It’s been widely reported for years that children of color and students from families with low incomes have lower graduation rates than students from wealthier families.

But here’s a complicating factor: Missing school can have a disproportionate effect on students who are otherwise at risk of not graduating or falling behind. That’s according to a new analysis of OPB’s Class of 2025 — a group of 27 students from East Portland who OPB has been tracking for more than five years. 

The Class of 2025 was in fourth grade during the 2016-17 school year.

The Class of 2025 was in fourth grade during the 2016-17 school year.

Rob Manning/OPB

Chronic absenteeism is a persistent challenge across public schools, but it tends to be worse in Oregon, where up to one in five students misses at least 10 percent of the school year.

With support from the Corporation for Public Broadcasting, OPB commissioned Portland State University professor Fationa Aliaj to look at patterns behind who is achieving at grade level and who is not, by analyzing data from OPB’s Class of 2025, as well as state and national trends.

Aliaj’s research concluded poor attendance can be a drag on student achievement. It further found that for the Class of 2025, students of color, students learning English as a foreign language and kids from low-income families tend to suffer more academically when they miss school. That’s in line with published academic and government research.

“Chronic absenteeism in Oregon has a disproportionate impact on specific populations: Oregon’s American Indian and Alaska Native students, students with disabilities, students of color, students experiencing economic disadvantage and students who have received at least one out-of-school suspension,” reads an Oregon Department of Education summary on chronic absenteeism.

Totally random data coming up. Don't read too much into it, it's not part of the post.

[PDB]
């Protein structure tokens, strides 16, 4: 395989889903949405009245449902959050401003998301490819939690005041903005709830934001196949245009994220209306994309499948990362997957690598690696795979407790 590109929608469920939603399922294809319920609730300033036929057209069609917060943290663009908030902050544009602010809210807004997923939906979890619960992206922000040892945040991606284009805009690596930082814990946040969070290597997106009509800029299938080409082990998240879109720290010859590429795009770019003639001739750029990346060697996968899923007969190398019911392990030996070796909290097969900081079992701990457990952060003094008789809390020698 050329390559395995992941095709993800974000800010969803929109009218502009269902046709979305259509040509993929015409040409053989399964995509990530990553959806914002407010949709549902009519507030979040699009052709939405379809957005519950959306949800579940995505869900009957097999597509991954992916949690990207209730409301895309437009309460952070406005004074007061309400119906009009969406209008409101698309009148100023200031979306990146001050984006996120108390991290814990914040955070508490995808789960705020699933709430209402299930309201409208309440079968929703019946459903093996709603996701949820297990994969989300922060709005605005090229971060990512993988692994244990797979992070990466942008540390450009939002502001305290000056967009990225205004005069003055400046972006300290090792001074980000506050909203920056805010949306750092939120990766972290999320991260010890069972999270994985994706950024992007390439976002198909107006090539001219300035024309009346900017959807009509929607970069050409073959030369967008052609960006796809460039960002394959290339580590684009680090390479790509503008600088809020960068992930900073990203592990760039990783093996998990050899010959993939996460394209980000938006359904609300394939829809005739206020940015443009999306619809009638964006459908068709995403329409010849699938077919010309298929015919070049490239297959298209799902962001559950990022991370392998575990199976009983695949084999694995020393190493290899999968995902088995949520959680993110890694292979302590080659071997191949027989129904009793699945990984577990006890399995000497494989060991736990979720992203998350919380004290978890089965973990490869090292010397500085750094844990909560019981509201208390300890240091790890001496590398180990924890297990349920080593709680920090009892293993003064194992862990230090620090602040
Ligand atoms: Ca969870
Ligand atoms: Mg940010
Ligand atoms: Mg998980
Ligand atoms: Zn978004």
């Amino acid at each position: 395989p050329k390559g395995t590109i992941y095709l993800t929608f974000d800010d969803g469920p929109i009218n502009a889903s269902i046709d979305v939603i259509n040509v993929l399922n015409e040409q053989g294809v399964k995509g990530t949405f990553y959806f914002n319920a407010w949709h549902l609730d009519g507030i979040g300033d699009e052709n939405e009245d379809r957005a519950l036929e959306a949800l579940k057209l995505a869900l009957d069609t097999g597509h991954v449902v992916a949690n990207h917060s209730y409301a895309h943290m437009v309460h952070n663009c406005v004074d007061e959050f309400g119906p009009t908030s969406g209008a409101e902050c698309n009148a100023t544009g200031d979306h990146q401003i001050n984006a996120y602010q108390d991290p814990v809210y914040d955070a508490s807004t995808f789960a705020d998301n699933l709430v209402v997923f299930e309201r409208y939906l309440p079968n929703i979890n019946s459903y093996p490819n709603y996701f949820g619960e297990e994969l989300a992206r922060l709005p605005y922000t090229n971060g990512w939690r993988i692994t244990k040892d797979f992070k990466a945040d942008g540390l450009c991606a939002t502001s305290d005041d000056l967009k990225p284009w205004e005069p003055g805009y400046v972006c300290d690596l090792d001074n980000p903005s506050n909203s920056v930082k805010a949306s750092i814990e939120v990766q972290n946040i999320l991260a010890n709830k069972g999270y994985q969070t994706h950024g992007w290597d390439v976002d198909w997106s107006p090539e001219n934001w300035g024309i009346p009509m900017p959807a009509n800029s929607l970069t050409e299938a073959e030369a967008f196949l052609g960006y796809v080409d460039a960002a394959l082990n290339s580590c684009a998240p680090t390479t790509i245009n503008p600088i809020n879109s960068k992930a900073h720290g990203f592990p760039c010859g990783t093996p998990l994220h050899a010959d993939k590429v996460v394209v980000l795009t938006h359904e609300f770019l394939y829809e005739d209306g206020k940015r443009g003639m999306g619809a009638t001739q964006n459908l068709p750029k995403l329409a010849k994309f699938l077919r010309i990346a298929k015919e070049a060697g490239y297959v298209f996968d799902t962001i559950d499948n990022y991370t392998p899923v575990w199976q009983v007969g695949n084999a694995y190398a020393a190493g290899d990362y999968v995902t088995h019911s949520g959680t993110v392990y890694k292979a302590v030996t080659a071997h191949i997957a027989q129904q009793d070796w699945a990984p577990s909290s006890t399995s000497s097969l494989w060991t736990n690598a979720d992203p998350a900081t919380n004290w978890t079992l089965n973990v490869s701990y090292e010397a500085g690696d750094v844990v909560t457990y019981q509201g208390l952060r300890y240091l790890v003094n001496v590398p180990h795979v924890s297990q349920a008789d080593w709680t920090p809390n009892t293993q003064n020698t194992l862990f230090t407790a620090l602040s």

It might seem obvious that attendance and achievement are connected. But national research shows that attendance in elementary grades has a lasting effect, because it sets habits and helps determine if students have strong academic foundations.

“Students who have 90 percent or above attendance rates at younger ages are more likely to be on grade level,” said Christine McHone, school counselor at Earl Boyles Elementary. “That trend follows them all the way through high school.”

But improving attendance is complicated. Students all have different reasons for not coming to school.

“Attendance is a funny thing. So many variables impact attendance from transportation and clothes to medical conditions, incarceration, family stressors around housing or financial needs, translation requirements and babysitting,” McHone said. 

OPB’s Class of 2025 students started fifth grade in fall 2017. Jennifer DiFrances has several of the students in her class.

A few years ago, DiFrances taught second grade. She remembered a particular student whose family was having a rough time.

“They were experiencing just a ton of transition — some homeless issues, they were staying in a shelter … It was really hard for them to get her to school every day,” DiFrances recalled.